It's a rainy morning here. The clouds are hanging low, the rain is pitter-pattering on my roof, and it's dark for this time of day at this time of year. The weather creates a mood - "atmosphere", if you will (pun intended!).
As I sit here on this gloomy morning, I think of an image in the book, "The Way I Feel" (by Janan Cain) of a boy sitting on his couch, looking out the window at the rain, with a baseball and baseball bat lying on the floor, feeling "bored and blue".
If you were his parent, what would you do?
If you're anything like me (i.e. human!) you'd be tempted to get him off the couch and do something else by saying something like, "Come on! No point being sad about the weather. Why don't you find something else to do!" and then list off all the things you think he could do. Of course, this approach would probably just trigger a frustrated response from him and get you both into an argument.
Yet, when we look at the picture on that page, it's so clear that ANYONE would feel "bored and blue" in that context. Probably disappointed too. His hopes to play baseball were dashed by something beyond his control, and while it's true there's nothing productive that can come from "feeling miserable about the weather", we all know that it's a reasonable feeling to have. Anyone seeing that image can totally relate to feeling sad when the weather (or any other random factor that is out of out control) interrupts our plans for the day. We'd be sad and disappointed too. So why can't we just say that?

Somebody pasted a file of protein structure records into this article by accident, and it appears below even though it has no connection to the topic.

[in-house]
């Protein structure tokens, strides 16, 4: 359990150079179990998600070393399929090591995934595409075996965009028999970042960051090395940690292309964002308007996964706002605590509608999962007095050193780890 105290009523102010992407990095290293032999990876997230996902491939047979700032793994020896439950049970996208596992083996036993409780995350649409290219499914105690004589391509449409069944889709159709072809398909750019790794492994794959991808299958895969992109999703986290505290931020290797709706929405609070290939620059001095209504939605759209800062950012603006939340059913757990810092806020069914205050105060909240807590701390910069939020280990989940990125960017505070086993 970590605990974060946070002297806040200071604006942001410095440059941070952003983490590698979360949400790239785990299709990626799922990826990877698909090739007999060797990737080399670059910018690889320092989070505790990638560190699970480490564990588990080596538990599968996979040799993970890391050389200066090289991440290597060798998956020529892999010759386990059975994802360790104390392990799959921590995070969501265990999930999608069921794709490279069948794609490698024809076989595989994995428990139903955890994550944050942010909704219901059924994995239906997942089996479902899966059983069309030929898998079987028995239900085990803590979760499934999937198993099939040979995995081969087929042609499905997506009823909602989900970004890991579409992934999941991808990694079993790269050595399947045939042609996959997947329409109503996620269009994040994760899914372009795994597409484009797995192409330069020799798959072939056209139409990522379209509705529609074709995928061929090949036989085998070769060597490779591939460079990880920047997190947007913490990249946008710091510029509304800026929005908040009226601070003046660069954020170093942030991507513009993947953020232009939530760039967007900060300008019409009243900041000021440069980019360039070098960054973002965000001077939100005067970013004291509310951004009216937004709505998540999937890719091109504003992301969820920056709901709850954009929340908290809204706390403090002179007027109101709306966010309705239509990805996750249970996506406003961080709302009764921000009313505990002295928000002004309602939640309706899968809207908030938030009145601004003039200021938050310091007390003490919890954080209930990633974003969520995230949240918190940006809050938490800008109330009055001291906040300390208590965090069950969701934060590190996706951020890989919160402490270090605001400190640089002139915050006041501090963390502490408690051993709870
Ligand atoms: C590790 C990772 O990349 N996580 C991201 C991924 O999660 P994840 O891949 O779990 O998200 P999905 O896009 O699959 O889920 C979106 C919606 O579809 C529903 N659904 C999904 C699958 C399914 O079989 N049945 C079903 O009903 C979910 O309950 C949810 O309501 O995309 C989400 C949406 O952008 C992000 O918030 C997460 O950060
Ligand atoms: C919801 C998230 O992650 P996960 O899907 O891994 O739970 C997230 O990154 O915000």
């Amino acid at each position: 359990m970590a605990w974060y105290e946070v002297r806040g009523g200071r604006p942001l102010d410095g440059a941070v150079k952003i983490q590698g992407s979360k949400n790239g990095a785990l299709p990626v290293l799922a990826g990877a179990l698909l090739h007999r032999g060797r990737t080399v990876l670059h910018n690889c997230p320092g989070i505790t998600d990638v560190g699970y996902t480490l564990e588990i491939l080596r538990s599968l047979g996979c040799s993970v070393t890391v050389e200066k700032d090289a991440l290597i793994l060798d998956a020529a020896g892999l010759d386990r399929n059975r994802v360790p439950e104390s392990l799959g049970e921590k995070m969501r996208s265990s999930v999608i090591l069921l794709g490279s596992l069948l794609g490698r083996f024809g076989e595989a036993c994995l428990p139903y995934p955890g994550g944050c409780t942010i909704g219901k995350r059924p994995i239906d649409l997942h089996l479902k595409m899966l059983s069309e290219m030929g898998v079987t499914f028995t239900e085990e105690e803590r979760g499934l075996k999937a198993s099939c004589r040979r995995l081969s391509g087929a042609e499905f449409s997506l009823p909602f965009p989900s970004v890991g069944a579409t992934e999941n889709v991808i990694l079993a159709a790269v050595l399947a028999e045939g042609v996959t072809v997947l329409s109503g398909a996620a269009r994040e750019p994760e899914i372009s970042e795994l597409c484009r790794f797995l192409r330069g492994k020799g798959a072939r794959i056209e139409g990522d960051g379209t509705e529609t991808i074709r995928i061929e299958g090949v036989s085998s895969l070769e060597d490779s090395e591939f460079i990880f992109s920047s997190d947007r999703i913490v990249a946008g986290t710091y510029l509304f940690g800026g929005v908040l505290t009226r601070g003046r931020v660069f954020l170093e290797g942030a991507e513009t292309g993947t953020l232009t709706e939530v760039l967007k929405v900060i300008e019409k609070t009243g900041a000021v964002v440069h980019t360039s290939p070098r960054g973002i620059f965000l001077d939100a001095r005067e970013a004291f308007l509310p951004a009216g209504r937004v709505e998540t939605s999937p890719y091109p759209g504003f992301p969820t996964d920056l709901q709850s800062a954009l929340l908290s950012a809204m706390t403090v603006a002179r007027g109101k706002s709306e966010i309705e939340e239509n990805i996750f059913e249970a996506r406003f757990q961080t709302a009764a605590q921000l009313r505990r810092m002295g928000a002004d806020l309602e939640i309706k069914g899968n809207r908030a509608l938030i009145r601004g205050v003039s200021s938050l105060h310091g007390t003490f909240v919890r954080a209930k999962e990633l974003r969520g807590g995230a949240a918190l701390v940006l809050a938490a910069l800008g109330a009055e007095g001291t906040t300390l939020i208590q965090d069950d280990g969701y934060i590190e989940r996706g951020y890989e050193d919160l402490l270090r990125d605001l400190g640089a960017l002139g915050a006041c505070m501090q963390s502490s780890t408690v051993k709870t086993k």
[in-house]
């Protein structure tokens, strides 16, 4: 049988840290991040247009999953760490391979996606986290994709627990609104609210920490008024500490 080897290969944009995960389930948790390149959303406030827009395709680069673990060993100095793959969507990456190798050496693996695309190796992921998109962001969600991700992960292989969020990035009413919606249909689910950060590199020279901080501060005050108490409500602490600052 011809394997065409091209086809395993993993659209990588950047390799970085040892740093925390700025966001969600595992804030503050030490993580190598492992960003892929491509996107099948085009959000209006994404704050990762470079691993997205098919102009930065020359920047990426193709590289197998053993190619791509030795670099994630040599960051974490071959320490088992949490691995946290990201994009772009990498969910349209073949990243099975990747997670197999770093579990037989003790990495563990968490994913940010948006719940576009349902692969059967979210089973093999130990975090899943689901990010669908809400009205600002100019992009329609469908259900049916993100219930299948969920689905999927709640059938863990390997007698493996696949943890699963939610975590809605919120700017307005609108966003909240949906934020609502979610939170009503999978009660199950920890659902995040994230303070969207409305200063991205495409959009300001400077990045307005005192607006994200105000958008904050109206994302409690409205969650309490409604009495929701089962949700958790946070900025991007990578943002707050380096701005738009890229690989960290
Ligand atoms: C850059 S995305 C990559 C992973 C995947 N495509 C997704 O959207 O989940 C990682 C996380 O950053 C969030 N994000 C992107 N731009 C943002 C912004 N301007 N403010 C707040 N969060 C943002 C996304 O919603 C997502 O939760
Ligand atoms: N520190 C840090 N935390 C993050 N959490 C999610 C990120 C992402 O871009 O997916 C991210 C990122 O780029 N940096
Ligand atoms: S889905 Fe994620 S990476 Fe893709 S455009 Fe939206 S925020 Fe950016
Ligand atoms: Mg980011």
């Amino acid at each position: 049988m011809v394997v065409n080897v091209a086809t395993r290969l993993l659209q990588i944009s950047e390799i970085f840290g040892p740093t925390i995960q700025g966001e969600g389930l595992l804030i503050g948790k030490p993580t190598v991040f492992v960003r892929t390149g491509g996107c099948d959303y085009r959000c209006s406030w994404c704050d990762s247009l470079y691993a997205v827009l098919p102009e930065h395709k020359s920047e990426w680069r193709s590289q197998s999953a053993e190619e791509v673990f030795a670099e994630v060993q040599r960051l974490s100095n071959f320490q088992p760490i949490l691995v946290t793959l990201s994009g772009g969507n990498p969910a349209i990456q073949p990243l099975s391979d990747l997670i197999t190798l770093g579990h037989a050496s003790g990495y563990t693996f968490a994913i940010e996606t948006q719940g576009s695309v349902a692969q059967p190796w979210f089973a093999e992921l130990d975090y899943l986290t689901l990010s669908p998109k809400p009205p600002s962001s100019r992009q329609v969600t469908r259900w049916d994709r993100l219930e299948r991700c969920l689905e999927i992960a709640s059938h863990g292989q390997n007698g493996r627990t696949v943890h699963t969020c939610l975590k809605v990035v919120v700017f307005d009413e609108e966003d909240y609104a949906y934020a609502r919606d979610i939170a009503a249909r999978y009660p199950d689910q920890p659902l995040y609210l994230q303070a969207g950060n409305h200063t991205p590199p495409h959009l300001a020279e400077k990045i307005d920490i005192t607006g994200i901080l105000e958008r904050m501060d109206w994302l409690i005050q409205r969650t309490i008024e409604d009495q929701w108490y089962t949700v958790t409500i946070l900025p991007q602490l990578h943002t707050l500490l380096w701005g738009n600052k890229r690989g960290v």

What if, instead of working to get that boy off the couch and doing something else, we just acknowledged his reality and said something like, "It's disappointing that it's too rainy to play baseball, isn't it? I'd feel sad too if my plans were ruined by the weather." What might happen then? Perhaps he would agree with you, switch gears and be able to move on to another activity.
Give it a try sometime. What do you have to lose?